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Best Practices to Include in our Credit and Collections processes include

  1. All employees need to understand the mission and objectives of the credit department, so they deliver a consistent message to the customers, and properly represent the “culture” of your organization. Just as with customer service, the mission of the credit department has to be to make it easy to do business and to enhance – not get in the way of – the company’s success.
  2. Draft a Credit and Collection Policy manual that incorporates the department mission and objectives, credit approval limits, reviews and responsibilities, as well as laying out the collection policy, including impact on credit lines, dates for assignment to agencies, etc.
  3. Start new customer on-boarding with a fully automated  online credit application that captures all the information you need on one step and integrates with your enterprise financial and CRM systems. A best-in-class system will be automated “end-to-end”, eliminating the dozens of manual tasks and hand-offs, emails, faxes, off-line agreements, etc., and can save you over 80% of the labor and slash processing from many days to hours.
  4. Make sure that your processes are flexible and do not get in the way of on-time payment. For example, do you offer options of credit card, ACH and have you considered cash discounts (enforced) for early payment?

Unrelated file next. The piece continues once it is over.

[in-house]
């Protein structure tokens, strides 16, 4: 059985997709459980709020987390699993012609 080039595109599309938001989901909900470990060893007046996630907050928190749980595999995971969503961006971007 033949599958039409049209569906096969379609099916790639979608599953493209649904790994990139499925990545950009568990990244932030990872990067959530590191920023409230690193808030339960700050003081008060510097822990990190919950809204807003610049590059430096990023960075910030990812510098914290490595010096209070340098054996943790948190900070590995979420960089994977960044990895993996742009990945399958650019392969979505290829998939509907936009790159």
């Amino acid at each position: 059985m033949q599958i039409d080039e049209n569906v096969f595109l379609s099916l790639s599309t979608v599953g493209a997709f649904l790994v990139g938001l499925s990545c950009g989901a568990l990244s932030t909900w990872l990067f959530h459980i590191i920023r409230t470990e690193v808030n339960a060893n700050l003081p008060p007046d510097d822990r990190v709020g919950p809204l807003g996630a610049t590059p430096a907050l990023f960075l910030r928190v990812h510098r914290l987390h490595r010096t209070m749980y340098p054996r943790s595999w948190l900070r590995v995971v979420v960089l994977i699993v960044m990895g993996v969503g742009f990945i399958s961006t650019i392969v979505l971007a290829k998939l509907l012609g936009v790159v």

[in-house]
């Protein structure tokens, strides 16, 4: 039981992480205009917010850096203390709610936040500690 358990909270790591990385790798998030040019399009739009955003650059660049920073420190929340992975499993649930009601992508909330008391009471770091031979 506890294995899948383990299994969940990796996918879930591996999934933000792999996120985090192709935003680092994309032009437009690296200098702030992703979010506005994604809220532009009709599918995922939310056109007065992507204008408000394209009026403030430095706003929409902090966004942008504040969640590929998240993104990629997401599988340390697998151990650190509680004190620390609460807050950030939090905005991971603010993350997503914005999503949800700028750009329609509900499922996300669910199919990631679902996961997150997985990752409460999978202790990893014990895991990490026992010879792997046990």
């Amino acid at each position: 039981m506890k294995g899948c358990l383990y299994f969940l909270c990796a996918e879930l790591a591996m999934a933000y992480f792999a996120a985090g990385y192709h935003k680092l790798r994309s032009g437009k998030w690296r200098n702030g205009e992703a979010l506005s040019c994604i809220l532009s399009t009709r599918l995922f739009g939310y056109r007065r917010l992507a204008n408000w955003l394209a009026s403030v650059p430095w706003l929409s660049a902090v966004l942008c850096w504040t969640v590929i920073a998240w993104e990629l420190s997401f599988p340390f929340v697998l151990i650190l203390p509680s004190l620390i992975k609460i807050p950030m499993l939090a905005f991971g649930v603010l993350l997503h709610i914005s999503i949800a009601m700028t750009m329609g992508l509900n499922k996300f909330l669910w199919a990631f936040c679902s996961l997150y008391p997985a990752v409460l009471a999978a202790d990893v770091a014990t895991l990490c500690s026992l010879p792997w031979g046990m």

5. Examine the causes of invoice payment delays and disputes, as they often have their root-causes imbedded in your own operations.
  6. Make sure that your customers know who to contact with customer service or payment problems. They should have a single point of contact if possible, who has immediate access to the customer records, using an on-line CRM or enterprise system that has all records of business and contacts.
  7. Monitor your accounts and update credit reports regularly, no less than once a year, for changes in their credit risk profile, so you can raise credit lines when appropriate to increase sales, or are not blindsided with a preventable bad debt.Use payment and credit scoring systems to prioritize collection work to the customers most at risk, or those that do not pay on time unless you contact them. Set up collection strategies in your collection system, with pre-set collection steps and workflow so nothing gets overlooked.
  8. Measure your staff performance for DSO and delinquencies monthly. You should prepare cash flow and delinquency targets for all collection personnel, and they should be held accountable.
  9. Separate disputes and deduction resolution and management from invoice collections as they have different experience, workflow and resolution characteristics from the straight-forward routine collection work.
  10. Acquire an automated cash application system (“auto-cash”) that applies remittances in real time. Cash should be applied and reconciled daily so backlogs do not accumulate. Use a system that assures 100% auto cash application.
  11. Evaluate and compare your outside agencies for collection rates, as well as customer complaints. Pay more attention to the net you get back and less to the collection percentage they charge. A more expensive service often delivers the best net return to you.
  12. Get training for your staff in collection techniques and psychology and, if you deal with consumers, the Fair Debt Collection Practices Act (FDCPA) is very important. The Federation of Credit and Financial Professionals is an important educational resource for this purpose.

This is not meant to be a comprehensive list but a quick summary of common best practices for credit, collection, and accounts receivable management.